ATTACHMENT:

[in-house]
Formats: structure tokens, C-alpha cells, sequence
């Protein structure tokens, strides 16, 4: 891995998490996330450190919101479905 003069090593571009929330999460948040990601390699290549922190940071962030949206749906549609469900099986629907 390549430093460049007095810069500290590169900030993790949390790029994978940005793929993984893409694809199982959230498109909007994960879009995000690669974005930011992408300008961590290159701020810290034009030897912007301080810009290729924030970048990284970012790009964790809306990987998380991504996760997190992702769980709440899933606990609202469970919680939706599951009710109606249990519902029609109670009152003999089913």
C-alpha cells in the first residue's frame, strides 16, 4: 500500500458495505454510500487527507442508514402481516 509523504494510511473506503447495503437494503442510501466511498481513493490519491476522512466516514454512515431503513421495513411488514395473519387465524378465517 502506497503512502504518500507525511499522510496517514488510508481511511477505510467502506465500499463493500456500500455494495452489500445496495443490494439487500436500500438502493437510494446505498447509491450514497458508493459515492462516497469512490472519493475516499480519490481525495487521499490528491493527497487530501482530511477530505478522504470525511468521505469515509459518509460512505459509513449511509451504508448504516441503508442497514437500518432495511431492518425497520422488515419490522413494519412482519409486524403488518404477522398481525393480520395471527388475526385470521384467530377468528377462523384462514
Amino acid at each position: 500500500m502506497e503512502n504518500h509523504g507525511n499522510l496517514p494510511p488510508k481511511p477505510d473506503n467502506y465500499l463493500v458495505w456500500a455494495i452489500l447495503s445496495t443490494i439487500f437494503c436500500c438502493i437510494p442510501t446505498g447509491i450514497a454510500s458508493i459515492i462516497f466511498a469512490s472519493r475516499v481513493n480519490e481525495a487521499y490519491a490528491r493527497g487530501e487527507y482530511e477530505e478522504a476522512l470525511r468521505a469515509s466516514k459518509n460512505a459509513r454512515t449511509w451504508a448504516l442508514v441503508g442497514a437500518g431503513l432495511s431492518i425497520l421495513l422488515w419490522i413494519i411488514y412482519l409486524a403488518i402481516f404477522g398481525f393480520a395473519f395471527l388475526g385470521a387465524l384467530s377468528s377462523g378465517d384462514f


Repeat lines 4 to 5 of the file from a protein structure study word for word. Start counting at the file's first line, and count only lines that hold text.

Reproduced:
C-alpha cells in the first residue's frame, strides 16, 4: 500500500458495505454510500487527507442508514402481516 509523504494510511473506503447495503437494503442510501466511498481513493490519491476522512466516514454512515431503513421495513411488514395473519387465524378465517 502506497503512502504518500507525511499522510496517514488510508481511511477505510467502506465500499463493500456500500455494495452489500445496495443490494439487500436500500438502493437510494446505498447509491450514497458508493459515492462516497469512490472519493475516499480519490481525495487521499490528491493527497487530501482530511477530505478522504470525511468521505469515509459518509460512505459509513449511509451504508448504516441503508442497514437500518432495511431492518425497520422488515419490522413494519412482519409486524403488518404477522398481525393480520395471527388475526385470521384467530377468528377462523384462514
Amino acid at each position: 500500500m502506497e503512502n504518500h509523504g507525511n499522510l496517514p494510511p488510508k481511511p477505510d473506503n467502506y465500499l463493500v458495505w456500500a455494495i452489500l447495503s445496495t443490494i439487500f437494503c436500500c438502493i437510494p442510501t446505498g447509491i450514497a454510500s458508493i459515492i462516497f466511498a469512490s472519493r475516499v481513493n480519490e481525495a487521499y490519491a490528491r493527497g487530501e487527507y482530511e477530505e478522504a476522512l470525511r468521505a469515509s466516514k459518509n460512505a459509513r454512515t449511509w451504508a448504516l442508514v441503508g442497514a437500518g431503513l432495511s431492518i425497520l421495513l422488515w419490522i413494519i411488514y412482519l409486524a403488518i402481516f404477522g398481525f393480520a395473519f395471527l388475526g385470521a387465524l384467530s377468528s377462523g378465517d384462514f